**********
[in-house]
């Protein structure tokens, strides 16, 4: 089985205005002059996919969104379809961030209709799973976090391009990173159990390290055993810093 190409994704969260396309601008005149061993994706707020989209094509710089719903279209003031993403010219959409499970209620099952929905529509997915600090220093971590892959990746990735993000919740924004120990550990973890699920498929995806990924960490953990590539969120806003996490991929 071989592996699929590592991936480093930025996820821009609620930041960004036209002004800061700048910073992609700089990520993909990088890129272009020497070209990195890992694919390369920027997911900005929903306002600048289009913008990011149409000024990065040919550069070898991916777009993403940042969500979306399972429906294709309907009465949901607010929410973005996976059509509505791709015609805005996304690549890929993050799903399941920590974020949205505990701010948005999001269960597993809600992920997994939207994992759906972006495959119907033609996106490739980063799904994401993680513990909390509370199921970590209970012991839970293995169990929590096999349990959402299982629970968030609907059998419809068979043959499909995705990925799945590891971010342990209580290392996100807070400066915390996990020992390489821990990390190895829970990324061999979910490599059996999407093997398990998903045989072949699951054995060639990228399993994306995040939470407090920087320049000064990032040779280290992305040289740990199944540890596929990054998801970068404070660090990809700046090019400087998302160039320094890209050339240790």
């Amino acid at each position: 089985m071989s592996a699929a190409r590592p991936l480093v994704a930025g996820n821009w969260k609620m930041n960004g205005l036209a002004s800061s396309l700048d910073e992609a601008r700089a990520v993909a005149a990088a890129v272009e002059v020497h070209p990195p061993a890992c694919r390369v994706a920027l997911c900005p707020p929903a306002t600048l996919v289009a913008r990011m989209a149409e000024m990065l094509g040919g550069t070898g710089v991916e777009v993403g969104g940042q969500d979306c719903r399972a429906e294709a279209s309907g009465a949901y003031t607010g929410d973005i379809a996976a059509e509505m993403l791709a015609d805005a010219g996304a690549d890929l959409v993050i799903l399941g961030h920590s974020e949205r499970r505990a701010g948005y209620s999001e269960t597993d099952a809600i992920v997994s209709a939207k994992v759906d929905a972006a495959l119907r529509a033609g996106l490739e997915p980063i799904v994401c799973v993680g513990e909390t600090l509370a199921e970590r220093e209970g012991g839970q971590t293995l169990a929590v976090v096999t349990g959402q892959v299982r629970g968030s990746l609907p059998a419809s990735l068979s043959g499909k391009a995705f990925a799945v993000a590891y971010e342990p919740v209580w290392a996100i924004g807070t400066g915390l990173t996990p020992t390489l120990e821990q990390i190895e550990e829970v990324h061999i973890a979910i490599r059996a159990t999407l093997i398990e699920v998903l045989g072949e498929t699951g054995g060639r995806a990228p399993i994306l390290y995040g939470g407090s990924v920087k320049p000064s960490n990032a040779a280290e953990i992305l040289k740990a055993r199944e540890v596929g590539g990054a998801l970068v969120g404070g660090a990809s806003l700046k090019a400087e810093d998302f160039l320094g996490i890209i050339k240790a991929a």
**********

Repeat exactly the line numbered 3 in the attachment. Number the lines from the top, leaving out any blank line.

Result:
């Amino acid at each position: 089985m071989s592996a699929a190409r590592p991936l480093v994704a930025g996820n821009w969260k609620m930041n960004g205005l036209a002004s800061s396309l700048d910073e992609a601008r700089a990520v993909a005149a990088a890129v272009e002059v020497h070209p990195p061993a890992c694919r390369v994706a920027l997911c900005p707020p929903a306002t600048l996919v289009a913008r990011m989209a149409e000024m990065l094509g040919g550069t070898g710089v991916e777009v993403g969104g940042q969500d979306c719903r399972a429906e294709a279209s309907g009465a949901y003031t607010g929410d973005i379809a996976a059509e509505m993403l791709a015609d805005a010219g996304a690549d890929l959409v993050i799903l399941g961030h920590s974020e949205r499970r505990a701010g948005y209620s999001e269960t597993d099952a809600i992920v997994s209709a939207k994992v759906d929905a972006a495959l119907r529509a033609g996106l490739e997915p980063i799904v994401c799973v993680g513990e909390t600090l509370a199921e970590r220093e209970g012991g839970q971590t293995l169990a929590v976090v096999t349990g959402q892959v299982r629970g968030s990746l609907p059998a419809s990735l068979s043959g499909k391009a995705f990925a799945v993000a590891y971010e342990p919740v209580w290392a996100i924004g807070t400066g915390l990173t996990p020992t390489l120990e821990q990390i190895e550990e829970v990324h061999i973890a979910i490599r059996a159990t999407l093997i398990e699920v998903l045989g072949e498929t699951g054995g060639r995806a990228p399993i994306l390290y995040g939470g407090s990924v920087k320049p000064s960490n990032a040779a280290e953990i992305l040289k740990a055993r199944e540890v596929g590539g990054a998801l970068v969120g404070g660090a990809s806003l700046k090019a400087e810093d998302f160039l320094g996490i890209i050339k240790a991929a």